After making violent threats against the bird that wakes me up each morning with his or her ridiculously chipper song (scroll down for that earlier entry), I opened a book of poetry by Billy Collins called The Trouble with Poetry. This is what I read:
The birds are in their trees,
the toast is in the toaster,
and the poets are at their windows.
They are at their windows
in every section of the tangerine of earth --
the Chinese poets looking up at the moon,
the American poets gazing out
at the pink and blue ribbons of sunrise.
The clerks are at their desks,
the miners are down in their mines,
and the poets are looking out their windows
maybe with a cigarette, a cup of tea,
and maybe a flannel shirt or bathrobe is involved.
The proofreaders are playing the ping-pong
game of proofreading,
glancing back and forth from page to page,
the chefs are dicing celery and potatoes,
and the poets are at their windows
because it is their job for which
they are paid nothing every Friday afternoon.
Which window it hardly seems to matter
though many have a favorite,
for there is always something to see -
a bird grasping a thin branch,
the headlights of a taxi rounding a corner,
those two boys in wool caps angling across the street.
The fishermen bob in their boats,
the linemen climb their round poles,
the barbers wait by their mirrors and chairs,
and the poets continue to stare
at the cracked birdbath or a limb knocked down by the wind.
By now, it should go without saying
that what the oven is to the baker
and the berry-stained blouse to the dry-cleaner,
so the window is to the poet.
Just think -
before the invention of the window,
the poets would have had to put on a jacket
and a winter hat to go outside
or remain indoors with only a wall to stare at.
And when I say a wall,
I do not mean a wall with striped wallpaper
and a sketch of a cow in a frame.
I mean a cold wall of fieldstones,
the wall of a medieval sonnet,
the original woman's heart of stone,
the stone caught in the throat of her poet-lover.
Yep, I like that poem. If I were quick with a camera I'd show you the birds outside my windows. The hummingbirds that pluck bits of spiderweb off the corners of the window frames to help build their nests, or the hawk gripping a branch on one foot while trying to unwind a rather large gopher snake wrapped round its other leg.ReplyDelete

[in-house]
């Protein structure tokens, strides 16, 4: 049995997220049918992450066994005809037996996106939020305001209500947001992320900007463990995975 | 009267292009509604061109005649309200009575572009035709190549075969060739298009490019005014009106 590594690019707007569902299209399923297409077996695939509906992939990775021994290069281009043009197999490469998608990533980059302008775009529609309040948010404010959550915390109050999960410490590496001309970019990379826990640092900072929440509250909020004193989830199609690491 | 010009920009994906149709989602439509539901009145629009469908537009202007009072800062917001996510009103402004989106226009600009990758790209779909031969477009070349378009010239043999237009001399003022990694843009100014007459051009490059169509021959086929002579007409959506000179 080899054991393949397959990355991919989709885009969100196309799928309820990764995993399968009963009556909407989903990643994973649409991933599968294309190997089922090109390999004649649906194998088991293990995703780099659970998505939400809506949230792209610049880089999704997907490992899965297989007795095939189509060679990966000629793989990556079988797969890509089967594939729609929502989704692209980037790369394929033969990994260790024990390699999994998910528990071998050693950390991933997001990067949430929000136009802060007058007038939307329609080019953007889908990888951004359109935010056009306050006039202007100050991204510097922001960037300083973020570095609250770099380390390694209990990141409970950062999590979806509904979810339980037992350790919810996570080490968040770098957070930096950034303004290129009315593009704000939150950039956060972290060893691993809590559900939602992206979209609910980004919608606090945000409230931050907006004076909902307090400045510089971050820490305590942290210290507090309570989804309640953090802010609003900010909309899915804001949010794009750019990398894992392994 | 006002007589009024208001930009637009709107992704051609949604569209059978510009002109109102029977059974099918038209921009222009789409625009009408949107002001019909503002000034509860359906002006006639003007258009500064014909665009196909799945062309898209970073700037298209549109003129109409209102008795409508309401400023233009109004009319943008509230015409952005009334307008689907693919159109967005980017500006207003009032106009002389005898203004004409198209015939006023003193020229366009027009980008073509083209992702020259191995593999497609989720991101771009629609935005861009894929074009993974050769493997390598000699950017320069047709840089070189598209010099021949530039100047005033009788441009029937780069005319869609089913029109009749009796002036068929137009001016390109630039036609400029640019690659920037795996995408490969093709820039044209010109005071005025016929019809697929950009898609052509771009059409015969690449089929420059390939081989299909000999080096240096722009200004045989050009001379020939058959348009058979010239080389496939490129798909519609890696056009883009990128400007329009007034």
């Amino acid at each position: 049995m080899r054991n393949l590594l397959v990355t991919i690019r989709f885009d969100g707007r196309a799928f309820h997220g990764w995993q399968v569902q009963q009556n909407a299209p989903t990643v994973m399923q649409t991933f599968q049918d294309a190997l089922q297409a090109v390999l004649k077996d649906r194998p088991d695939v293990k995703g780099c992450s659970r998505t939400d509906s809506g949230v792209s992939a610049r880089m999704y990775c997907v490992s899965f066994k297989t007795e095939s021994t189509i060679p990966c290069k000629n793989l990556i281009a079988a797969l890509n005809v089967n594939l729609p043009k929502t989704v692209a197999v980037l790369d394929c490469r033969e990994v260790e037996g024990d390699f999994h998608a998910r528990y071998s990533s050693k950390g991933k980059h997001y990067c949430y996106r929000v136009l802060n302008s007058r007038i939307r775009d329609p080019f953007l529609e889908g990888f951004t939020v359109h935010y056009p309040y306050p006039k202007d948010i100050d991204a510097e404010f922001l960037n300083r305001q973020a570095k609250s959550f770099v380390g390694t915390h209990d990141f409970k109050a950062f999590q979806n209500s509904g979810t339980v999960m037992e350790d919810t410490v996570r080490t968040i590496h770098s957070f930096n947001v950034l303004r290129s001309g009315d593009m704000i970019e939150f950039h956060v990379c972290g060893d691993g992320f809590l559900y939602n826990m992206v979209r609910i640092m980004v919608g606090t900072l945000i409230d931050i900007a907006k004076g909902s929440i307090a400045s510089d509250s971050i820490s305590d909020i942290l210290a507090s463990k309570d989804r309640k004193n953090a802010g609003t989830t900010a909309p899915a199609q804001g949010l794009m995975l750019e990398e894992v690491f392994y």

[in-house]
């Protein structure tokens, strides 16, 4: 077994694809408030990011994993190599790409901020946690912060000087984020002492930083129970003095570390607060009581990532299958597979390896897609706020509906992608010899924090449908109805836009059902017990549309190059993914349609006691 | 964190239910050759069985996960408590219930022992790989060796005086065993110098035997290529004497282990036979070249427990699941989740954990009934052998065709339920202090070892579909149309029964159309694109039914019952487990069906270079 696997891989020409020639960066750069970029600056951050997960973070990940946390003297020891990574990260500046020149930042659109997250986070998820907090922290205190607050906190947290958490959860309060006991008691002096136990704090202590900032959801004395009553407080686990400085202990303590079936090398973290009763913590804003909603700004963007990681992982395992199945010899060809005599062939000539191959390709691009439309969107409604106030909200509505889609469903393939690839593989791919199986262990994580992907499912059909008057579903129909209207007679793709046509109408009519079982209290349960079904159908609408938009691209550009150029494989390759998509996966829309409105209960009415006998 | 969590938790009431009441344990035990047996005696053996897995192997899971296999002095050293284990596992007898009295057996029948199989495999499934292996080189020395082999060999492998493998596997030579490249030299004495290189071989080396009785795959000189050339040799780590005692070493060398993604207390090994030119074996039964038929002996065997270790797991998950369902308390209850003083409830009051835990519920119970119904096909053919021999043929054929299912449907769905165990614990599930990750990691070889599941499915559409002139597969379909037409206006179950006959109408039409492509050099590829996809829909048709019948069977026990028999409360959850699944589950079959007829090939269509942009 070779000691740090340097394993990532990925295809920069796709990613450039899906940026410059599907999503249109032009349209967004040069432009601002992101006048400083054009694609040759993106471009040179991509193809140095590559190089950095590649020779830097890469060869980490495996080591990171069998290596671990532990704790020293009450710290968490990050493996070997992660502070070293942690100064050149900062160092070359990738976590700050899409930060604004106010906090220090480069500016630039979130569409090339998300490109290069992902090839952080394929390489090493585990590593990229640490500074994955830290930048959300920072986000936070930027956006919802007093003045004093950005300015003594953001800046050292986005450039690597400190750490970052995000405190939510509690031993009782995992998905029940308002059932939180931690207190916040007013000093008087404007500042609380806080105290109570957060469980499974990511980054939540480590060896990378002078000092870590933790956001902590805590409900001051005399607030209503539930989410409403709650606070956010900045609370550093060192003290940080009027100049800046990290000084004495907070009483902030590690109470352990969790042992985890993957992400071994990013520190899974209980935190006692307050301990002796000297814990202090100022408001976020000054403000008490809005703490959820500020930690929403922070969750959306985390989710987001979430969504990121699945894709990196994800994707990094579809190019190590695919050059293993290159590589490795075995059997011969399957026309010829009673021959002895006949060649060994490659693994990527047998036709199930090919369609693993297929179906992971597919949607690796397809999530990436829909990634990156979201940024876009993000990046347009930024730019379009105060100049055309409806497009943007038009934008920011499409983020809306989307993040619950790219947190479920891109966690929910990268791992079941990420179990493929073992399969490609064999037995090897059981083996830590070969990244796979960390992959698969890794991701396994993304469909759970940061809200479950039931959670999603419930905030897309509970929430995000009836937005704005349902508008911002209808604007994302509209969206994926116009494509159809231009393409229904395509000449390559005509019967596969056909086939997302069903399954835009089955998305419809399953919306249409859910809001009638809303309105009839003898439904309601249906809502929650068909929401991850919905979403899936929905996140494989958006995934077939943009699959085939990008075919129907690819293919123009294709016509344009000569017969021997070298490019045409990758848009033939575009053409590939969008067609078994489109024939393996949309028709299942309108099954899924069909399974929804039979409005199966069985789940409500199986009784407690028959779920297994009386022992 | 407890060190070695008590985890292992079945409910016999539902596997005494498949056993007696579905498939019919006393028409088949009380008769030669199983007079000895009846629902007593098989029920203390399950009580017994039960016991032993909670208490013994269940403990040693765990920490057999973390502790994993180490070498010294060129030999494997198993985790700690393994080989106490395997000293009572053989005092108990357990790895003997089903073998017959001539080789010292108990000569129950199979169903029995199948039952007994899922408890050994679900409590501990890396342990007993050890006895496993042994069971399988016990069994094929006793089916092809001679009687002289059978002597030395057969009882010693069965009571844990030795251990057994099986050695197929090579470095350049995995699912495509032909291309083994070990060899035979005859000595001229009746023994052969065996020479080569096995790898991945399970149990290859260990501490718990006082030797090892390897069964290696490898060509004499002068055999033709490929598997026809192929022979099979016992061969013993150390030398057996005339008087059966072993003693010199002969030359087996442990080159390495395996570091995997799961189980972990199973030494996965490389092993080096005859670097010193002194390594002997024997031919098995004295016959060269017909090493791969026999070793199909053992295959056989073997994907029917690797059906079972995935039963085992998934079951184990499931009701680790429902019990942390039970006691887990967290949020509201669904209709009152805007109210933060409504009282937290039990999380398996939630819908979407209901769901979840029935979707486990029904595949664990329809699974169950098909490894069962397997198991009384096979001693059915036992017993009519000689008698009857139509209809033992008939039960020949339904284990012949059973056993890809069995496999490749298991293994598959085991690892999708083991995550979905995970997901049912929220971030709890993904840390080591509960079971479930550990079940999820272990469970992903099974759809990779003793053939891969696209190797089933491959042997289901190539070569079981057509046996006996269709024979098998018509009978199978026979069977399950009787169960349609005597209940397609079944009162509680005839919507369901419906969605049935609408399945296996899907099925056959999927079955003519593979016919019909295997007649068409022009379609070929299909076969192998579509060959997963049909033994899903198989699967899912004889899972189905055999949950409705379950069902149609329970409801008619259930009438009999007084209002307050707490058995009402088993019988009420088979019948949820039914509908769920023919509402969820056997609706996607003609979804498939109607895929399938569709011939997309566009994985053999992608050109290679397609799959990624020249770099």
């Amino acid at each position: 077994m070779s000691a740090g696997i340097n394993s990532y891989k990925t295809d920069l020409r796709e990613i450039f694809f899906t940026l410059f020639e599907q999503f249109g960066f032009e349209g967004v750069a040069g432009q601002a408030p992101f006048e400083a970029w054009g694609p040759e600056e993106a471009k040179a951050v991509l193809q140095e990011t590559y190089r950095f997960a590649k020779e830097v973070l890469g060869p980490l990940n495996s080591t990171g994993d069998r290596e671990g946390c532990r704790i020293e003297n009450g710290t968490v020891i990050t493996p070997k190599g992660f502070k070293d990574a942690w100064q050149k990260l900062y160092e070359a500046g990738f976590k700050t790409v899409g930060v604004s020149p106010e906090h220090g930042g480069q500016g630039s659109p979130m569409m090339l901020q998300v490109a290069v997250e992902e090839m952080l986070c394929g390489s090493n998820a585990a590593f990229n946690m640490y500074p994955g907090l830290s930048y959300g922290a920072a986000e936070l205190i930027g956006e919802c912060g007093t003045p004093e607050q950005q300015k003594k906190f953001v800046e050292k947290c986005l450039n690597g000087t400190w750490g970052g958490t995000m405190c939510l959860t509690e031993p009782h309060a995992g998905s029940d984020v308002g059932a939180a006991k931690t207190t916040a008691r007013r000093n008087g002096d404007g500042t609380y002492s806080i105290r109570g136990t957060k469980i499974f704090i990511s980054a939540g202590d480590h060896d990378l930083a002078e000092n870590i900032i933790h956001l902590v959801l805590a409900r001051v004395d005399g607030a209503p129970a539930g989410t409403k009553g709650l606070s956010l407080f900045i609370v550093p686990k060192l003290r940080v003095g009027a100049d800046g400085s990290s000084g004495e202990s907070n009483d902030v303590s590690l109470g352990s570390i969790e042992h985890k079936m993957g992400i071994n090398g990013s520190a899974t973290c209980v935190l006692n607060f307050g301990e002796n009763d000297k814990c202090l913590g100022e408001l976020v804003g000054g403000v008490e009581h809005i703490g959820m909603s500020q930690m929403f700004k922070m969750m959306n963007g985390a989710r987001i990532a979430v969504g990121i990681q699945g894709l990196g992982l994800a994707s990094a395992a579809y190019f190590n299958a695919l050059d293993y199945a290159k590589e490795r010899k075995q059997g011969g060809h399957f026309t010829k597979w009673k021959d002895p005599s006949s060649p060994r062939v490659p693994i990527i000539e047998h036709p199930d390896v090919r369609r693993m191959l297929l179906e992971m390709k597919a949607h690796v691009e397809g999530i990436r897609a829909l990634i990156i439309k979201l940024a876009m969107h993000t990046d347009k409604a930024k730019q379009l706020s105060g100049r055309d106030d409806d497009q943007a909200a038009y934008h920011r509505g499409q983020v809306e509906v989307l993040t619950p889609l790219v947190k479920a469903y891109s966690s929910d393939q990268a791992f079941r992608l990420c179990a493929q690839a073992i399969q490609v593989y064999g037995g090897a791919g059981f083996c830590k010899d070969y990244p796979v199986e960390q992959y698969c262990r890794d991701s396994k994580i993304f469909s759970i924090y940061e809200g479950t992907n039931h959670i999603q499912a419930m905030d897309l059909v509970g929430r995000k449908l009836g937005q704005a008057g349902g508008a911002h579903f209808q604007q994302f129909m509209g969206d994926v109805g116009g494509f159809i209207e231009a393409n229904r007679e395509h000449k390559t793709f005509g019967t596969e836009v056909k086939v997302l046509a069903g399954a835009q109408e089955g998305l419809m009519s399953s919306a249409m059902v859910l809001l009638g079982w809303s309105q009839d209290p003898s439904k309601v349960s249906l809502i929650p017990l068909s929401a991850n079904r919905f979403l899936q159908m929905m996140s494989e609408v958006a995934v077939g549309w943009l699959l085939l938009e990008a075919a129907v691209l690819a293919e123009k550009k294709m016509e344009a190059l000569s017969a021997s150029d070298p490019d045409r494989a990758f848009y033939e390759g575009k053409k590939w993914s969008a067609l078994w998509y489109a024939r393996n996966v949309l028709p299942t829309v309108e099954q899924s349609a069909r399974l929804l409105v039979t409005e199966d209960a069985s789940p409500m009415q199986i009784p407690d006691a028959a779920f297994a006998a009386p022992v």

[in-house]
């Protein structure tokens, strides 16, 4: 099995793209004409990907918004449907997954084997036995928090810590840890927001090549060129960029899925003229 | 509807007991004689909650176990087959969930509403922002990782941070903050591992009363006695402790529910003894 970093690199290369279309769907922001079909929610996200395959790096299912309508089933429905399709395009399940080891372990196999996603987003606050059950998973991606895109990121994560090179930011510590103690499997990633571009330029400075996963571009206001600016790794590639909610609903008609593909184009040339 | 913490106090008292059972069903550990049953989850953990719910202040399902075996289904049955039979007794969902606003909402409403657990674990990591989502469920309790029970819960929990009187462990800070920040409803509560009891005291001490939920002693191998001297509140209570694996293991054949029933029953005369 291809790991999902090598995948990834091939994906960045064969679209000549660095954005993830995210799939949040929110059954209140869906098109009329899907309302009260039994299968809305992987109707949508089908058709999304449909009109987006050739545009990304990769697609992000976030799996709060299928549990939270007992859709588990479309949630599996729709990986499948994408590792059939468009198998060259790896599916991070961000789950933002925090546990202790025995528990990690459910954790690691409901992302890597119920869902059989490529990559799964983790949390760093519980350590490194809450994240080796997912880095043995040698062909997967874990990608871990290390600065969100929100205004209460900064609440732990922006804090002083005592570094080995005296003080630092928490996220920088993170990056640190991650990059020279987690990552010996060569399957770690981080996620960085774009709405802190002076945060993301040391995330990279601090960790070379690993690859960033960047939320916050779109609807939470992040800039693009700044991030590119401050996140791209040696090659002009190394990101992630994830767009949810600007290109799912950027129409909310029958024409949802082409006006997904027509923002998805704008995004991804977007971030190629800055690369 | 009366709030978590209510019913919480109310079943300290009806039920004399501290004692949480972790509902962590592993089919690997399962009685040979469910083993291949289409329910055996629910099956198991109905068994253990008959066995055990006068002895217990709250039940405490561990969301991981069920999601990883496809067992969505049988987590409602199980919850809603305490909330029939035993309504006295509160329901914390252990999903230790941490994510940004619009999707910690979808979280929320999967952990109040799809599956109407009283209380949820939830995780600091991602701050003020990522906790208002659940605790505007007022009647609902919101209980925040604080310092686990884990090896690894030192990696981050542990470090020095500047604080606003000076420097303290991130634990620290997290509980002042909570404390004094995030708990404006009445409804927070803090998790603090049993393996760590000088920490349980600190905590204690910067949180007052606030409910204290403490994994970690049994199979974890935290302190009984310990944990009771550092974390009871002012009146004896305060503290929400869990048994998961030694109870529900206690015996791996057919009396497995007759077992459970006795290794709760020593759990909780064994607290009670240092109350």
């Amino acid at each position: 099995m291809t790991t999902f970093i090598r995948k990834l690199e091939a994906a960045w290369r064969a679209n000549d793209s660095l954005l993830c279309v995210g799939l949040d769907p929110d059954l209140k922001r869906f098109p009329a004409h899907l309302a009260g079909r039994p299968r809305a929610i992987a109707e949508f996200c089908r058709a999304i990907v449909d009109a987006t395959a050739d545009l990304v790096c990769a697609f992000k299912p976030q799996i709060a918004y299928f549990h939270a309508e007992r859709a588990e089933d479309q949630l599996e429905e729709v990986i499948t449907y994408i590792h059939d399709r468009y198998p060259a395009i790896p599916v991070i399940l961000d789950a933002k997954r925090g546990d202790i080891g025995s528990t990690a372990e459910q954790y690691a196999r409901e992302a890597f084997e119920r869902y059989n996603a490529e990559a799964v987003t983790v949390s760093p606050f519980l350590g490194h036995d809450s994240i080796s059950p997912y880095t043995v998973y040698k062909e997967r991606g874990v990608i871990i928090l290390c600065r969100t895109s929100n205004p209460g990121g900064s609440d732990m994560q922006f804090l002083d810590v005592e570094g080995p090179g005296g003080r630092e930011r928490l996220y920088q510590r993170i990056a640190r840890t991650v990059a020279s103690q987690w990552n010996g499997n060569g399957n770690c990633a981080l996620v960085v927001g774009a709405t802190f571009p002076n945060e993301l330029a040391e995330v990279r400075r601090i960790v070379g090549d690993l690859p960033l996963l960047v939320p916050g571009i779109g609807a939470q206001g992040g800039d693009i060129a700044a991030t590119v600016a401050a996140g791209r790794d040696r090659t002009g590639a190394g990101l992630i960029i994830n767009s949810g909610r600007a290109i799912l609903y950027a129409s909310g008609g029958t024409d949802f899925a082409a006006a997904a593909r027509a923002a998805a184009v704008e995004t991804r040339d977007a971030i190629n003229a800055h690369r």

I adore Billy Collins which probably proves what an ass I am or something. I love hearing him on Prairie Home Companion, reading his poems and when I read this one (which I loved) I could hear him speak it.ReplyDelete
Good one, Elizabeth!
The bird post made me laugh,ReplyDelete
we have some serious ongoing chatter and song here the last few years .Be careful what you wish for and all that. Two ducks that do not belong in the neighborhood are putting us over the edge.
I love Billy Collins.
and this poem,
aside from being perfect ,
just startled me. Is that why I do this window thing?
Can I tell my family that I am a poet? So they don't think I'm plotting an escape or daydreaming pointlessly?
The minutes before I came here to this window into blog world, I was watching the elderly woman across the street check her mail and stoop to weed her garden. She lives alone and spends more money and effort on her house and property than I can imagine , but I always wonder what she is thinking about. Does she hear birds?
First of all, I love that poem. Thank you for posting it - I've (of course) never seen it before.ReplyDelete
Second, I totally understand the previous post, but from a dog-perspective: my next-door-neighbor (who is an amazingly talented chef, BTW) has two horribly barky dogs. I should be giving thanks, because she used to have THREE horribly barky dogs, but at midnight when I am trying to sleep, and they are going off like alarms every few minutes, and heaven only knows when she and her husband will come home to quiet them, because they have one of the hottest restaurants in town, I feel a bit like you did about the bird. So thank you for being honest about it.
I'm with you on the 6 AM bird calls. Mine likes to tout his early-birdness around 5 these days, so help me God.ReplyDelete
Well. Now I cannot stop giggling: damn that singing!ReplyDelete
no wonder I'm agoraphobic AND write poetry :)ReplyDelete
(word verification: commical - and it's misspelled too)